Reading Terminal Market, a 75,000 square foot indoor market – the largest at the time – opened in 1892 to great fanfare. Operating on the ground floor of Reading Railroad’s new train station the market flourished for decades before it began to decline in the 1950’s. By 1980, the market was almost abandoned – a handful of vendors remained and there were more rats than customers. However, the Reading Railroad was emerging from bankruptcy and decided to revive the historic market.
A new management team was put in place, led by PPS’ Senior Director of Public Markets David O’Neil, and given the charge to build the vendor and customer base. Leasing efforts were intensified and the number of vendors – all local, independent merchants, farmers and producers, increased from 23 to 80. To increase patronage, the market was cleaned, new stall design standards were implemented and an aggressive promotional program was put in place targeting local residents and commuters who had stopped shopping at the market. After an initial increase in customers, market vendors experienced gradual rent increases which were then reinvested into the market’s revitalization project – public funds were never used. Historic renovations of the façade were undertaken; public spaces for seating and events were enlarged; operating standards were revised; new triple-net rent systems were implemented to pay for increased services and new trash systems were put into place which reduced its waste stream by 50%.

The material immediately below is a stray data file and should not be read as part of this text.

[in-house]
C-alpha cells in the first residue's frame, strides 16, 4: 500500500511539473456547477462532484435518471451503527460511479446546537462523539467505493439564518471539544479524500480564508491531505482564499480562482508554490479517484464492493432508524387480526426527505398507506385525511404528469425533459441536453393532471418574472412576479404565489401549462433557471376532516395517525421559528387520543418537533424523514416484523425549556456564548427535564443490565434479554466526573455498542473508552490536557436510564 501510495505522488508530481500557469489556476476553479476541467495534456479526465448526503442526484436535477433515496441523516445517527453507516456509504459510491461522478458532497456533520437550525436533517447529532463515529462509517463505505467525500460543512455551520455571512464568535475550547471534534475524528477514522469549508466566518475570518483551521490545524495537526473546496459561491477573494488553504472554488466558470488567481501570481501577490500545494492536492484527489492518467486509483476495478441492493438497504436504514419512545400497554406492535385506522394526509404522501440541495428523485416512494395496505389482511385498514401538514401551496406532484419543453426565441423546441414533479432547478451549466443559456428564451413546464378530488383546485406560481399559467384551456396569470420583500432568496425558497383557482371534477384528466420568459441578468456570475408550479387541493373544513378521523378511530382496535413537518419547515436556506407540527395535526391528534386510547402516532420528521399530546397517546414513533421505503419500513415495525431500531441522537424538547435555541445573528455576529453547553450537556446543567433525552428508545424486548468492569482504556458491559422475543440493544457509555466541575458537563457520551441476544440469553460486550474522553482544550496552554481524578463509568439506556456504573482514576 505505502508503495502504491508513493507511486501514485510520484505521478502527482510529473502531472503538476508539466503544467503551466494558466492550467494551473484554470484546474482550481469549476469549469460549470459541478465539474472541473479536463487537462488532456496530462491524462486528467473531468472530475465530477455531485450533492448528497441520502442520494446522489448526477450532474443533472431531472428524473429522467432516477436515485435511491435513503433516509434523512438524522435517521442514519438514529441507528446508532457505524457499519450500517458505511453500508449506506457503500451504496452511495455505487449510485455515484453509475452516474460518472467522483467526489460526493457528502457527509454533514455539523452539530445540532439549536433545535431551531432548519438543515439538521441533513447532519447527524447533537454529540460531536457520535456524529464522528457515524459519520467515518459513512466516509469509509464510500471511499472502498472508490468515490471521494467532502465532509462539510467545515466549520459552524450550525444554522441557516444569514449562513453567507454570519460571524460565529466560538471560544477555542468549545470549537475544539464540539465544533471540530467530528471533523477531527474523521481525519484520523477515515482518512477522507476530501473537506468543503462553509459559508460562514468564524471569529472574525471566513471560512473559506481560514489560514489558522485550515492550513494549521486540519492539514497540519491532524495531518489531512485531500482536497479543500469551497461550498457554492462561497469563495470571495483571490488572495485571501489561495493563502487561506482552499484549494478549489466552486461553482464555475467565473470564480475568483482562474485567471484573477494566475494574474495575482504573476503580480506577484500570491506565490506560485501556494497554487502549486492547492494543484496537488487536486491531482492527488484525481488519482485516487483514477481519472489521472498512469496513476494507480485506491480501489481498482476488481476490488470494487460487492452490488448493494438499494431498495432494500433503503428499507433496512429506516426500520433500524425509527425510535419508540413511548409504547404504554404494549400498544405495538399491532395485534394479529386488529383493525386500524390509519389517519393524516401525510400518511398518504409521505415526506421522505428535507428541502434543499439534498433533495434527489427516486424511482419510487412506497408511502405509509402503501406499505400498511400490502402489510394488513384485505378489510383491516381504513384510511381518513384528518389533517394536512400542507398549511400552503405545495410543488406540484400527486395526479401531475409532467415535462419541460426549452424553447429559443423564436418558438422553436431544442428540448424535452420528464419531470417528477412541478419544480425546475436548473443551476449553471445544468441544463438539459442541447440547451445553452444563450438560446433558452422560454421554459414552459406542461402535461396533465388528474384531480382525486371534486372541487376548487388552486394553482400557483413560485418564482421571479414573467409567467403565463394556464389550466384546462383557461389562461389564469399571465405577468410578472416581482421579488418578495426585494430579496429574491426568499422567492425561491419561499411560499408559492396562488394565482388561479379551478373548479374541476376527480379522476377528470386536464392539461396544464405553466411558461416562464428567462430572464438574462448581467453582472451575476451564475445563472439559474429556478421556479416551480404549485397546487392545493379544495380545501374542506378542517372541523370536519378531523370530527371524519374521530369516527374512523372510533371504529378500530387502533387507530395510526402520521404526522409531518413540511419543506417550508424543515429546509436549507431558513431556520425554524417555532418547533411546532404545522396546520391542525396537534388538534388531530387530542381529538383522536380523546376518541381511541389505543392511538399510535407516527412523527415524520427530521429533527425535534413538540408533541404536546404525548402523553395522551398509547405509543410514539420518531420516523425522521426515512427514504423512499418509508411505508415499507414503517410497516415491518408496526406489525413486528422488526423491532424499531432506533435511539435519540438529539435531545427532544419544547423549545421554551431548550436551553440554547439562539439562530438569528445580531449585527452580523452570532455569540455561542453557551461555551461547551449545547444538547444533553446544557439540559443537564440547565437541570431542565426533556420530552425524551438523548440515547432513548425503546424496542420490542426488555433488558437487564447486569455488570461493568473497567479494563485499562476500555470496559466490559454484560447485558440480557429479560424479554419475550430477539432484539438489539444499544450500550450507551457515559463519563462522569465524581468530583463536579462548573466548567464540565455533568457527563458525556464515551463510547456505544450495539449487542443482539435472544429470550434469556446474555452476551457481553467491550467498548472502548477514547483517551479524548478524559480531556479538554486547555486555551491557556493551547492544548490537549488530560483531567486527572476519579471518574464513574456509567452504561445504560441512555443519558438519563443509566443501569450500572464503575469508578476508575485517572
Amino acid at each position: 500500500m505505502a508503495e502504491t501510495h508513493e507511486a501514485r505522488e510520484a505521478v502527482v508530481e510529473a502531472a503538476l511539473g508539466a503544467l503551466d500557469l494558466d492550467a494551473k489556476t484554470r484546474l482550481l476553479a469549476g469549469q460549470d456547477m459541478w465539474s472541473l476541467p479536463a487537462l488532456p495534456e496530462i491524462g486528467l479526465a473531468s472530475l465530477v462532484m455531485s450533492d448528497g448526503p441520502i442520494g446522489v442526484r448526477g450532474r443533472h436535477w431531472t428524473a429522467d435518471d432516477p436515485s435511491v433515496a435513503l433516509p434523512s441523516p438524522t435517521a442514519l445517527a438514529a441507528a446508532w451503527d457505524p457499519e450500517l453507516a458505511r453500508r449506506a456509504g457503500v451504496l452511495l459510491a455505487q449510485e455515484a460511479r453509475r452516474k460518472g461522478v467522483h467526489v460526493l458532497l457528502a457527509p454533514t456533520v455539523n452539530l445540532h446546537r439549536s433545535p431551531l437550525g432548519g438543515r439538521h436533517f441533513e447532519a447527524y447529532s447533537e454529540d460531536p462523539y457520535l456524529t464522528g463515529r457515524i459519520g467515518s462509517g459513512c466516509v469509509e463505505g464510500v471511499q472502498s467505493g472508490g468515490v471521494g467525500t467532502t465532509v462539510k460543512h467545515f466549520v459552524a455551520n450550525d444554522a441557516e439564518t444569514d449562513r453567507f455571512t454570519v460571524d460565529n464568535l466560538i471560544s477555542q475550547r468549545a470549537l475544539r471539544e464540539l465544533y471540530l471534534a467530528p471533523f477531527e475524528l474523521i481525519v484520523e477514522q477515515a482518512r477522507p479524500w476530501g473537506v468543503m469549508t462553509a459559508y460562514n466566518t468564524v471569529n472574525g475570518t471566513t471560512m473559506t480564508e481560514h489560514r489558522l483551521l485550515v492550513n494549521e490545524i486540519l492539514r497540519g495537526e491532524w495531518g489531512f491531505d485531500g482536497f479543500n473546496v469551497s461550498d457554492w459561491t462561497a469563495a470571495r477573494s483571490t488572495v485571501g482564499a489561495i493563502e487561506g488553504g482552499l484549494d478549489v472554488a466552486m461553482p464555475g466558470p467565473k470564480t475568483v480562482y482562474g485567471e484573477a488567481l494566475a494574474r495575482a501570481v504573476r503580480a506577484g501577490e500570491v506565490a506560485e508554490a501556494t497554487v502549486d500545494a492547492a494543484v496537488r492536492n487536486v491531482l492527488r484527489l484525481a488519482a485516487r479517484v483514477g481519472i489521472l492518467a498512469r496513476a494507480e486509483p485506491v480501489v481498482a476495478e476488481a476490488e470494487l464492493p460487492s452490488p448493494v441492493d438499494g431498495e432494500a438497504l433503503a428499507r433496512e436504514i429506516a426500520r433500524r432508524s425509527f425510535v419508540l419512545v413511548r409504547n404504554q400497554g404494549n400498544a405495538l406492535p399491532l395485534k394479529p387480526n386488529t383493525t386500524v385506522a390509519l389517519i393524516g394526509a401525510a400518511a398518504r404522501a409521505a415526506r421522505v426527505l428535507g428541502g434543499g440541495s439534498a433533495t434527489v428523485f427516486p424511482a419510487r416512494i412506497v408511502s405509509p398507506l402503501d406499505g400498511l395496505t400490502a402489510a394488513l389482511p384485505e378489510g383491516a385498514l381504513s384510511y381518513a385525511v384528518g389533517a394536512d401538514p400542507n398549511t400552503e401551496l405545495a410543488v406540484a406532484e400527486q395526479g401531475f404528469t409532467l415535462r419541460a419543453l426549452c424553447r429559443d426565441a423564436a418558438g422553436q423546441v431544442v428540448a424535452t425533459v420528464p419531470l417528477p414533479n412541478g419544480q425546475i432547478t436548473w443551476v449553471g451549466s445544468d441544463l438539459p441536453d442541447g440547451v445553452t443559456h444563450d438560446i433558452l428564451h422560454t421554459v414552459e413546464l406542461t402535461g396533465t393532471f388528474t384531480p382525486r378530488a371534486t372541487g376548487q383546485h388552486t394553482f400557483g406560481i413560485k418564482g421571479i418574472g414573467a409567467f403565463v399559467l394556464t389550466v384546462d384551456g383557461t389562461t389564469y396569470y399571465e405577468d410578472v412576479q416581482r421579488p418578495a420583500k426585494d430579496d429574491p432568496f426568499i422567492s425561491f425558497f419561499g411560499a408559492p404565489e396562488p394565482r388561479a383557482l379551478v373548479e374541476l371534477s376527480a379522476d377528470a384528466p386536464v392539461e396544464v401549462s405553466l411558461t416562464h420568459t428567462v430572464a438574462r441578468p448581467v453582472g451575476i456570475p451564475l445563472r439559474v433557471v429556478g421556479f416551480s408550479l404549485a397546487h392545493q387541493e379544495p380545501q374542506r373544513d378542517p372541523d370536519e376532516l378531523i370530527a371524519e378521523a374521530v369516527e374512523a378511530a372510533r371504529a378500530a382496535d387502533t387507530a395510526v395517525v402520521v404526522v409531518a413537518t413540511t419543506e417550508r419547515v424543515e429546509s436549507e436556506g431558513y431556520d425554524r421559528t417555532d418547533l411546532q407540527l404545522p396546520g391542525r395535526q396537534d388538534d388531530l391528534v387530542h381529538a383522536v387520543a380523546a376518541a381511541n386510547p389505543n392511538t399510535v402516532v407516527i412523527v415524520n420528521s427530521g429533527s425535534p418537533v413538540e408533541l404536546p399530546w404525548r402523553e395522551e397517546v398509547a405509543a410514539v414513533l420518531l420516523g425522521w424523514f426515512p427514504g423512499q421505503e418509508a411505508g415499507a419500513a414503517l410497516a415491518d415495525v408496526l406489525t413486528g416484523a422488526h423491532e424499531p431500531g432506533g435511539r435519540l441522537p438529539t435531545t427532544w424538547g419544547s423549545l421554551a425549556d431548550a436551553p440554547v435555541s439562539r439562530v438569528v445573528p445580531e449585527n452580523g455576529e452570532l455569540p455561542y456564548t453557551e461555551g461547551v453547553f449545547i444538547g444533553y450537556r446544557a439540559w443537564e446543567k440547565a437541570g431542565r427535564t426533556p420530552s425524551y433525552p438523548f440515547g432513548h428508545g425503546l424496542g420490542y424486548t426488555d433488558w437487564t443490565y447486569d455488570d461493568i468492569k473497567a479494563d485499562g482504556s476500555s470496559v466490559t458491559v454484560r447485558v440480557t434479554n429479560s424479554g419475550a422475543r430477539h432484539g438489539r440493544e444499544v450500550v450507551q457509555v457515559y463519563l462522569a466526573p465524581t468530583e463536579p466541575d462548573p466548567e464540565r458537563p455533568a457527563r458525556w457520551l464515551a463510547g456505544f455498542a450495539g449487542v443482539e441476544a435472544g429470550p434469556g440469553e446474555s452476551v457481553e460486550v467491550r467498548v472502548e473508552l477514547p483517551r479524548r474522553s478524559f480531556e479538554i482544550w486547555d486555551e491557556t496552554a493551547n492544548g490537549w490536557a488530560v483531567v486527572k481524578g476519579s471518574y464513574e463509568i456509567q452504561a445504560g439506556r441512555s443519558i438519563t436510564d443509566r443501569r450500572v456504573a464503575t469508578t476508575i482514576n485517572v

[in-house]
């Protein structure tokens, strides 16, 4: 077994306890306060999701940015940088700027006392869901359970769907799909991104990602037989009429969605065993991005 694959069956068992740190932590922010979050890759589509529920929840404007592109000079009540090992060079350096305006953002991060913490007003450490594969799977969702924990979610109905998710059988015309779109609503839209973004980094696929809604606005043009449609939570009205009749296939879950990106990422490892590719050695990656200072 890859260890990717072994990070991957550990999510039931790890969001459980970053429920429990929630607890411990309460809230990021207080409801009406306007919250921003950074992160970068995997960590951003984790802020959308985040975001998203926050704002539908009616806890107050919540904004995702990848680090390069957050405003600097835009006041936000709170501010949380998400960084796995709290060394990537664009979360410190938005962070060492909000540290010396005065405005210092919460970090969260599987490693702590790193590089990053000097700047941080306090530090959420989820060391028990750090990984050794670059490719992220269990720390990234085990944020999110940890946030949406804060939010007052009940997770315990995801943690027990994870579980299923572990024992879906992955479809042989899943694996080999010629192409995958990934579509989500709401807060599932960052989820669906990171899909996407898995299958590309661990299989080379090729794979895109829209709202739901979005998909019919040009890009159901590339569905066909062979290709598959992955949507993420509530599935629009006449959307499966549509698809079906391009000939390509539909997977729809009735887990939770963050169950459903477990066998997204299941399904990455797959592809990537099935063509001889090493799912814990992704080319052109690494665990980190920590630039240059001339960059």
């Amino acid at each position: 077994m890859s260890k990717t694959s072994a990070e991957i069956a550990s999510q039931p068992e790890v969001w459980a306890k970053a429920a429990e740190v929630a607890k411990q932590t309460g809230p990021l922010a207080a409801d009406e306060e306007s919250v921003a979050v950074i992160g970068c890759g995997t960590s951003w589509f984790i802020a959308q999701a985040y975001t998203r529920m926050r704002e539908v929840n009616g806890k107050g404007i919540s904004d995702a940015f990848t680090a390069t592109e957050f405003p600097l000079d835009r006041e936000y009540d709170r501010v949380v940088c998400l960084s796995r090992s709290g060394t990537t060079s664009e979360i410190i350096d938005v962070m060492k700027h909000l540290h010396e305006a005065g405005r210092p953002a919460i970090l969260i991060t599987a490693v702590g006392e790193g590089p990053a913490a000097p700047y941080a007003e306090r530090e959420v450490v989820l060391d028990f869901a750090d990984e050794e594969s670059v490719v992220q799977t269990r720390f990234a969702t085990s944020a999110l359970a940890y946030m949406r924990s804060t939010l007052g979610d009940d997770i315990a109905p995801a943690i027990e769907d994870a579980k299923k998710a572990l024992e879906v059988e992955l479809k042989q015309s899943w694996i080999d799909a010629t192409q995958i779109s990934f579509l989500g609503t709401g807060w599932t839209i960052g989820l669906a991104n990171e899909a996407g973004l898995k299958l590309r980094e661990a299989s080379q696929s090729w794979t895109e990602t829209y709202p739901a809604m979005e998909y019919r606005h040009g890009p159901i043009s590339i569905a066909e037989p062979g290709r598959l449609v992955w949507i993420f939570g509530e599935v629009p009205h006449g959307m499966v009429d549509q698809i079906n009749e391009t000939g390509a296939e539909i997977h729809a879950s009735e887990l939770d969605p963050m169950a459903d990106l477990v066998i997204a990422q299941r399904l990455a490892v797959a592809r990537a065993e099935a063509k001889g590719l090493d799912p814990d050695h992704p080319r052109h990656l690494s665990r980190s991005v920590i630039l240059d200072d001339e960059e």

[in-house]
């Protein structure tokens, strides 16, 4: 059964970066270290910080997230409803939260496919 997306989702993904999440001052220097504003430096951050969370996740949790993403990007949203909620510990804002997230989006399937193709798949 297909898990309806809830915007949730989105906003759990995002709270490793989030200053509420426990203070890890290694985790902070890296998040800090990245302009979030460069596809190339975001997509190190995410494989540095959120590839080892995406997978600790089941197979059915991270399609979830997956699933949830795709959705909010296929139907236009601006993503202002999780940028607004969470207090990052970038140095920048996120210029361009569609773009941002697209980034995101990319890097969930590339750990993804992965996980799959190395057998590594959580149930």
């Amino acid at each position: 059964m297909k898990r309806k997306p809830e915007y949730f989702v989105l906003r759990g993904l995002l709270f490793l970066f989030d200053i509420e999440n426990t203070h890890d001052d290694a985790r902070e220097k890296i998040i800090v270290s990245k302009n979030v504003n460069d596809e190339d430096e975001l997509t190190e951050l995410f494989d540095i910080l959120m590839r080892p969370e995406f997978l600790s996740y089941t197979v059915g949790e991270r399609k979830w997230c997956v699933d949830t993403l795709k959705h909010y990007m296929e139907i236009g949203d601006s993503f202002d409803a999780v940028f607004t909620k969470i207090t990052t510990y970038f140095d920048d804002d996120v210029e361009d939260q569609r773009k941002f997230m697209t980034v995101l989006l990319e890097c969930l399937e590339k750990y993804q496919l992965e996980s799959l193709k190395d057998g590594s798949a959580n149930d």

During the period of revival there were many obstacles to overcome – multi-year street closures, fires, continued abandonment in the neighborhood and the loss of anchor department stores and retailers. However, the market gradually became profitable for the landlord, sales for the market quintupled and customer visits increased dramatically. The turnaround of Reading created hundreds of new jobs and contributed to a renewed sense of vitality in downtown Philadelphia. Sales and customer visits continue to grow and the market remains a top attraction.
Toward Market Cities: Lessons on Supporting Public Market Systems from Pittsburgh, Seattle, and Toronto brings together new data, analysis, and recommendations about three public market systems across North America.